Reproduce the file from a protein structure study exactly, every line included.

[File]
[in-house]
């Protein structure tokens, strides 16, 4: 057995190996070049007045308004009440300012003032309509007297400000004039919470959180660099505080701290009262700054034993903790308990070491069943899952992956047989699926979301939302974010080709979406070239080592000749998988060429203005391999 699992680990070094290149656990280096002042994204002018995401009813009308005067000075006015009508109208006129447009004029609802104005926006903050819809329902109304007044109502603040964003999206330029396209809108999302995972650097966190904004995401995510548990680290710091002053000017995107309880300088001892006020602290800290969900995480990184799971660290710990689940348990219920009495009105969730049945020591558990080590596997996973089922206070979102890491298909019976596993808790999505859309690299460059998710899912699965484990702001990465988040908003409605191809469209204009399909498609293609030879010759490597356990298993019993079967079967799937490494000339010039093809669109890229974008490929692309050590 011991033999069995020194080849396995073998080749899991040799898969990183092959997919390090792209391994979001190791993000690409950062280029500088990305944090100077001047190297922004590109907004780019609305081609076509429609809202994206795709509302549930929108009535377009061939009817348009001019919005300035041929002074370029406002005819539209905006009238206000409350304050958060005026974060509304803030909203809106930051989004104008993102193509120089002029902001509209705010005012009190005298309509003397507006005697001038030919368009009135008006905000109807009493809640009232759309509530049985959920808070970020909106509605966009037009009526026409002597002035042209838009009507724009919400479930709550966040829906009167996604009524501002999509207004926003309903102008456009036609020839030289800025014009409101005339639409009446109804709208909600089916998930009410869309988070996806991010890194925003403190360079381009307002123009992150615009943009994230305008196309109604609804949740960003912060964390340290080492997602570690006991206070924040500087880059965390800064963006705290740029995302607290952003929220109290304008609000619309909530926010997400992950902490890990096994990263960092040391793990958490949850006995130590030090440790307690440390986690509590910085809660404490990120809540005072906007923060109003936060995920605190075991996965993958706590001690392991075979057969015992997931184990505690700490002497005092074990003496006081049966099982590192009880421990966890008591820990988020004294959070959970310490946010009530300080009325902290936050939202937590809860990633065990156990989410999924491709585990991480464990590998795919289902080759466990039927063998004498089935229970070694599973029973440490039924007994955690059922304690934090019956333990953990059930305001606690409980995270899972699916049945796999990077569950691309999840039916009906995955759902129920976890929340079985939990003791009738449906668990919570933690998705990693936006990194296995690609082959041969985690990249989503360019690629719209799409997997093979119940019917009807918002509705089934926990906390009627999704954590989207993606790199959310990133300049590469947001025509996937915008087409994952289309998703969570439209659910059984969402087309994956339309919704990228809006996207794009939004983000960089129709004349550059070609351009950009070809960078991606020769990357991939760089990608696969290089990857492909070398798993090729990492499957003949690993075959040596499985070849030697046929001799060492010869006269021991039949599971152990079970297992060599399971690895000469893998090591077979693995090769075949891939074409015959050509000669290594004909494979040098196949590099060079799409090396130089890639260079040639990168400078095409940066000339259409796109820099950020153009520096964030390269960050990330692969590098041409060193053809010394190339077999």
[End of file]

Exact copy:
[in-house]
């Protein structure tokens, strides 16, 4: 057995190996070049007045308004009440300012003032309509007297400000004039919470959180660099505080701290009262700054034993903790308990070491069943899952992956047989699926979301939302974010080709979406070239080592000749998988060429203005391999 699992680990070094290149656990280096002042994204002018995401009813009308005067000075006015009508109208006129447009004029609802104005926006903050819809329902109304007044109502603040964003999206330029396209809108999302995972650097966190904004995401995510548990680290710091002053000017995107309880300088001892006020602290800290969900995480990184799971660290710990689940348990219920009495009105969730049945020591558990080590596997996973089922206070979102890491298909019976596993808790999505859309690299460059998710899912699965484990702001990465988040908003409605191809469209204009399909498609293609030879010759490597356990298993019993079967079967799937490494000339010039093809669109890229974008490929692309050590 011991033999069995020194080849396995073998080749899991040799898969990183092959997919390090792209391994979001190791993000690409950062280029500088990305944090100077001047190297922004590109907004780019609305081609076509429609809202994206795709509302549930929108009535377009061939009817348009001019919005300035041929002074370029406002005819539209905006009238206000409350304050958060005026974060509304803030909203809106930051989004104008993102193509120089002029902001509209705010005012009190005298309509003397507006005697001038030919368009009135008006905000109807009493809640009232759309509530049985959920808070970020909106509605966009037009009526026409002597002035042209838009009507724009919400479930709550966040829906009167996604009524501002999509207004926003309903102008456009036609020839030289800025014009409101005339639409009446109804709208909600089916998930009410869309988070996806991010890194925003403190360079381009307002123009992150615009943009994230305008196309109604609804949740960003912060964390340290080492997602570690006991206070924040500087880059965390800064963006705290740029995302607290952003929220109290304008609000619309909530926010997400992950902490890990096994990263960092040391793990958490949850006995130590030090440790307690440390986690509590910085809660404490990120809540005072906007923060109003936060995920605190075991996965993958706590001690392991075979057969015992997931184990505690700490002497005092074990003496006081049966099982590192009880421990966890008591820990988020004294959070959970310490946010009530300080009325902290936050939202937590809860990633065990156990989410999924491709585990991480464990590998795919289902080759466990039927063998004498089935229970070694599973029973440490039924007994955690059922304690934090019956333990953990059930305001606690409980995270899972699916049945796999990077569950691309999840039916009906995955759902129920976890929340079985939990003791009738449906668990919570933690998705990693936006990194296995690609082959041969985690990249989503360019690629719209799409997997093979119940019917009807918002509705089934926990906390009627999704954590989207993606790199959310990133300049590469947001025509996937915008087409994952289309998703969570439209659910059984969402087309994956339309919704990228809006996207794009939004983000960089129709004349550059070609351009950009070809960078991606020769990357991939760089990608696969290089990857492909070398798993090729990492499957003949690993075959040596499985070849030697046929001799060492010869006269021991039949599971152990079970297992060599399971690895000469893998090591077979693995090769075949891939074409015959050509000669290594004909494979040098196949590099060079799409090396130089890639260079040639990168400078095409940066000339259409796109820099950020153009520096964030390269960050990330692969590098041409060193053809010394190339077999």